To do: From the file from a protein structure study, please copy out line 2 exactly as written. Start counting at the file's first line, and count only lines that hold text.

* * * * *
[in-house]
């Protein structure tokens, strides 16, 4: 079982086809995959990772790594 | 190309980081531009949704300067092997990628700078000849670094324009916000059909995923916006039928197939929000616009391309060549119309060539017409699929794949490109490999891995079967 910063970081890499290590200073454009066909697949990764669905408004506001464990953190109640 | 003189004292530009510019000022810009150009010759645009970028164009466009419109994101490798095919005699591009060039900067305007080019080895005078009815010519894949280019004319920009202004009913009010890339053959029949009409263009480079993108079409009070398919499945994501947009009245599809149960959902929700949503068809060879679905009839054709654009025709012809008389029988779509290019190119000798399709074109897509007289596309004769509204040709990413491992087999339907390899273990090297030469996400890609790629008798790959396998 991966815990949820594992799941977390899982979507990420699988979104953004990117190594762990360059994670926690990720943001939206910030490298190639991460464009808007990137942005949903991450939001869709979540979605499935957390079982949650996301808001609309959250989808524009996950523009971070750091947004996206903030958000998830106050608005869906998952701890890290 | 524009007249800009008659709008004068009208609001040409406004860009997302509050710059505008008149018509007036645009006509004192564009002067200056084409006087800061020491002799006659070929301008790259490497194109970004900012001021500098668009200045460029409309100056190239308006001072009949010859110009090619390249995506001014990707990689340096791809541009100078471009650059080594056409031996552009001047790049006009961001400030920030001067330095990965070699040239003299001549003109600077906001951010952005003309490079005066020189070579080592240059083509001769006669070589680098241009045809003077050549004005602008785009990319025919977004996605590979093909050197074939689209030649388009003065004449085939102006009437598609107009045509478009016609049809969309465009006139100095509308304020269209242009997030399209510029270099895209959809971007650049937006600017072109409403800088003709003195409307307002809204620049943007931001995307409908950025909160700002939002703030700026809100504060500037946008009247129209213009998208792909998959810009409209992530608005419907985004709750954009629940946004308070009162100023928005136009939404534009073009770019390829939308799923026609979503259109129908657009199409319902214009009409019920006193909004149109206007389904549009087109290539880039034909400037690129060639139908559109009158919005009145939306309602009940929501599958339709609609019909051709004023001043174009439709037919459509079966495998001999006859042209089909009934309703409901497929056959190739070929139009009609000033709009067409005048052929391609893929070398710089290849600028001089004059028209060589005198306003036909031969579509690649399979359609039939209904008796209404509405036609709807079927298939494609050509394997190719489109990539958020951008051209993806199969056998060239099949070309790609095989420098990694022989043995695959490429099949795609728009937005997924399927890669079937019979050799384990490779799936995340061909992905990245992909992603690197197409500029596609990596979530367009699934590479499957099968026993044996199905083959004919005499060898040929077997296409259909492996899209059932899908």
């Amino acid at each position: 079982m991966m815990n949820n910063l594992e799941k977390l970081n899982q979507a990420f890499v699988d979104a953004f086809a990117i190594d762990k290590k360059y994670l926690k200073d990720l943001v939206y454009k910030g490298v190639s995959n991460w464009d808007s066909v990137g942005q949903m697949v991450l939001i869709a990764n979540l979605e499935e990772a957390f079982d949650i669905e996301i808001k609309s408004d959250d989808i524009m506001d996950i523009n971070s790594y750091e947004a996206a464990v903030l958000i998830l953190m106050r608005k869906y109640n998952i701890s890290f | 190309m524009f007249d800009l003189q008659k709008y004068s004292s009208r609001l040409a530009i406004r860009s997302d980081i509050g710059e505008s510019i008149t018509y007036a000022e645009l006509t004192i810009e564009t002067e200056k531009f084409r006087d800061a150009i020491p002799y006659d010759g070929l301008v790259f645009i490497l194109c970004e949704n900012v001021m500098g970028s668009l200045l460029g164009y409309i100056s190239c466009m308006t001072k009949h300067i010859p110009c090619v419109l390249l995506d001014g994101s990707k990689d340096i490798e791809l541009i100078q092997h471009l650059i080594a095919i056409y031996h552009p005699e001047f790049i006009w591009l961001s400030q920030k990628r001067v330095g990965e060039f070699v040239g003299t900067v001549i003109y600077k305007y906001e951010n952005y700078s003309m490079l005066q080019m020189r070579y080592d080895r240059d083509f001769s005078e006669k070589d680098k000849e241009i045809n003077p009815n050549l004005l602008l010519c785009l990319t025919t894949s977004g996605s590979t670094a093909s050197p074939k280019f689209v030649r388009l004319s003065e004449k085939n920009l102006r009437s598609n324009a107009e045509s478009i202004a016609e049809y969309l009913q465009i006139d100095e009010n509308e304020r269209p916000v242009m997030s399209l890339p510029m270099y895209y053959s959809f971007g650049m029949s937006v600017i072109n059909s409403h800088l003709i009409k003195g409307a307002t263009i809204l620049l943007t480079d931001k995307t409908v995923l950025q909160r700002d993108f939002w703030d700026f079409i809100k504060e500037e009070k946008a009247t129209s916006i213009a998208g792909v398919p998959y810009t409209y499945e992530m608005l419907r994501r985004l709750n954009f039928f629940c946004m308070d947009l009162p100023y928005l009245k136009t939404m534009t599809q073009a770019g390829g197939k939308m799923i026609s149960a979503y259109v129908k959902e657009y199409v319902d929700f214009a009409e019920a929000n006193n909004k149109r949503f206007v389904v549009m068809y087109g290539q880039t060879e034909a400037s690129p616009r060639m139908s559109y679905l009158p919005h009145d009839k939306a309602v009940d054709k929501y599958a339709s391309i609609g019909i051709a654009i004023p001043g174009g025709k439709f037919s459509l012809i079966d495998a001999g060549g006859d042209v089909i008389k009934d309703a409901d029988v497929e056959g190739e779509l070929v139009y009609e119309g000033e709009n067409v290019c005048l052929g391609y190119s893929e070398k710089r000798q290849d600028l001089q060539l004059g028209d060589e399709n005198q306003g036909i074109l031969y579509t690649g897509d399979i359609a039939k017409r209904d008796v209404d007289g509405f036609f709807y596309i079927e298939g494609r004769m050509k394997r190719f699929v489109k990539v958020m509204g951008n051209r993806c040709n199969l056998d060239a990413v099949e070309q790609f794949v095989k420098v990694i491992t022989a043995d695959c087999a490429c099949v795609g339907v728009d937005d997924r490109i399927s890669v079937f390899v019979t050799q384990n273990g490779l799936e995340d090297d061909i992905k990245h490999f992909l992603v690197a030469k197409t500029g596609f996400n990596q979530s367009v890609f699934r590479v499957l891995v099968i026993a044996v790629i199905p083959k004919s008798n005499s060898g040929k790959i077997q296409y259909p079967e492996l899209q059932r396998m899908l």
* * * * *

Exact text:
């Protein structure tokens, strides 16, 4: 079982086809995959990772790594 | 190309980081531009949704300067092997990628700078000849670094324009916000059909995923916006039928197939929000616009391309060549119309060539017409699929794949490109490999891995079967 910063970081890499290590200073454009066909697949990764669905408004506001464990953190109640 | 003189004292530009510019000022810009150009010759645009970028164009466009419109994101490798095919005699591009060039900067305007080019080895005078009815010519894949280019004319920009202004009913009010890339053959029949009409263009480079993108079409009070398919499945994501947009009245599809149960959902929700949503068809060879679905009839054709654009025709012809008389029988779509290019190119000798399709074109897509007289596309004769509204040709990413491992087999339907390899273990090297030469996400890609790629008798790959396998 991966815990949820594992799941977390899982979507990420699988979104953004990117190594762990360059994670926690990720943001939206910030490298190639991460464009808007990137942005949903991450939001869709979540979605499935957390079982949650996301808001609309959250989808524009996950523009971070750091947004996206903030958000998830106050608005869906998952701890890290 | 524009007249800009008659709008004068009208609001040409406004860009997302509050710059505008008149018509007036645009006509004192564009002067200056084409006087800061020491002799006659070929301008790259490497194109970004900012001021500098668009200045460029409309100056190239308006001072009949010859110009090619390249995506001014990707990689340096791809541009100078471009650059080594056409031996552009001047790049006009961001400030920030001067330095990965070699040239003299001549003109600077906001951010952005003309490079005066020189070579080592240059083509001769006669070589680098241009045809003077050549004005602008785009990319025919977004996605590979093909050197074939689209030649388009003065004449085939102006009437598609107009045509478009016609049809969309465009006139100095509308304020269209242009997030399209510029270099895209959809971007650049937006600017072109409403800088003709003195409307307002809204620049943007931001995307409908950025909160700002939002703030700026809100504060500037946008009247129209213009998208792909998959810009409209992530608005419907985004709750954009629940946004308070009162100023928005136009939404534009073009770019390829939308799923026609979503259109129908657009199409319902214009009409019920006193909004149109206007389904549009087109290539880039034909400037690129060639139908559109009158919005009145939306309602009940929501599958339709609609019909051709004023001043174009439709037919459509079966495998001999006859042209089909009934309703409901497929056959190739070929139009009609000033709009067409005048052929391609893929070398710089290849600028001089004059028209060589005198306003036909031969579509690649399979359609039939209904008796209404509405036609709807079927298939494609050509394997190719489109990539958020951008051209993806199969056998060239099949070309790609095989420098990694022989043995695959490429099949795609728009937005997924399927890669079937019979050799384990490779799936995340061909992905990245992909992603690197197409500029596609990596979530367009699934590479499957099968026993044996199905083959004919005499060898040929077997296409259909492996899209059932899908």